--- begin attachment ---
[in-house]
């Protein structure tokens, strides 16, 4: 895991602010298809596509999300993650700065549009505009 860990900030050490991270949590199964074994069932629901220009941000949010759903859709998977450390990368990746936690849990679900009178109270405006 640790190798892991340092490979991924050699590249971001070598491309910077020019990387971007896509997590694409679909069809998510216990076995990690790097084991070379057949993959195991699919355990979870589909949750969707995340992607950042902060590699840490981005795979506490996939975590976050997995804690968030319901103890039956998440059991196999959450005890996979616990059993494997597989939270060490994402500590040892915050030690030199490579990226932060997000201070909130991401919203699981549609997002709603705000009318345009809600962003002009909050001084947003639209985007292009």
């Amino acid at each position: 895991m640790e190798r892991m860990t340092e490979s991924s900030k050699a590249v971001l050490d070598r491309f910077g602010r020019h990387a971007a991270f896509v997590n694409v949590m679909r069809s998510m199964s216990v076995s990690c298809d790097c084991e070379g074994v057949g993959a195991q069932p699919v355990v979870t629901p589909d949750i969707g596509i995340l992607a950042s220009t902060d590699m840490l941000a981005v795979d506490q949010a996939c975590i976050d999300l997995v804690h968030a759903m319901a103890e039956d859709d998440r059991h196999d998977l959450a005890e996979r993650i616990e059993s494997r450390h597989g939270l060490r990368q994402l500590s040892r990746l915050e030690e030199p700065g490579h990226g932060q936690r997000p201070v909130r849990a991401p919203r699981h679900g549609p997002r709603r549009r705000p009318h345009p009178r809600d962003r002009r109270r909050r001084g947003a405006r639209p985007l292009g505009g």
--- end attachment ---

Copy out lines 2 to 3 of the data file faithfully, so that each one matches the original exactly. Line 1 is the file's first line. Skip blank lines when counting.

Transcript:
């Protein structure tokens, strides 16, 4: 895991602010298809596509999300993650700065549009505009 860990900030050490991270949590199964074994069932629901220009941000949010759903859709998977450390990368990746936690849990679900009178109270405006 640790190798892991340092490979991924050699590249971001070598491309910077020019990387971007896509997590694409679909069809998510216990076995990690790097084991070379057949993959195991699919355990979870589909949750969707995340992607950042902060590699840490981005795979506490996939975590976050997995804690968030319901103890039956998440059991196999959450005890996979616990059993494997597989939270060490994402500590040892915050030690030199490579990226932060997000201070909130991401919203699981549609997002709603705000009318345009809600962003002009909050001084947003639209985007292009």
């Amino acid at each position: 895991m640790e190798r892991m860990t340092e490979s991924s900030k050699a590249v971001l050490d070598r491309f910077g602010r020019h990387a971007a991270f896509v997590n694409v949590m679909r069809s998510m199964s216990v076995s990690c298809d790097c084991e070379g074994v057949g993959a195991q069932p699919v355990v979870t629901p589909d949750i969707g596509i995340l992607a950042s220009t902060d590699m840490l941000a981005v795979d506490q949010a996939c975590i976050d999300l997995v804690h968030a759903m319901a103890e039956d859709d998440r059991h196999d998977l959450a005890e996979r993650i616990e059993s494997r450390h597989g939270l060490r990368q994402l500590s040892r990746l915050e030690e030199p700065g490579h990226g932060q936690r997000p201070v909130r849990a991401p919203r699981h679900g549609p997002r709603r549009r705000p009318h345009p009178r809600d962003r002009r109270r909050r001084g947003a405006r639209p985007l292009g505009g």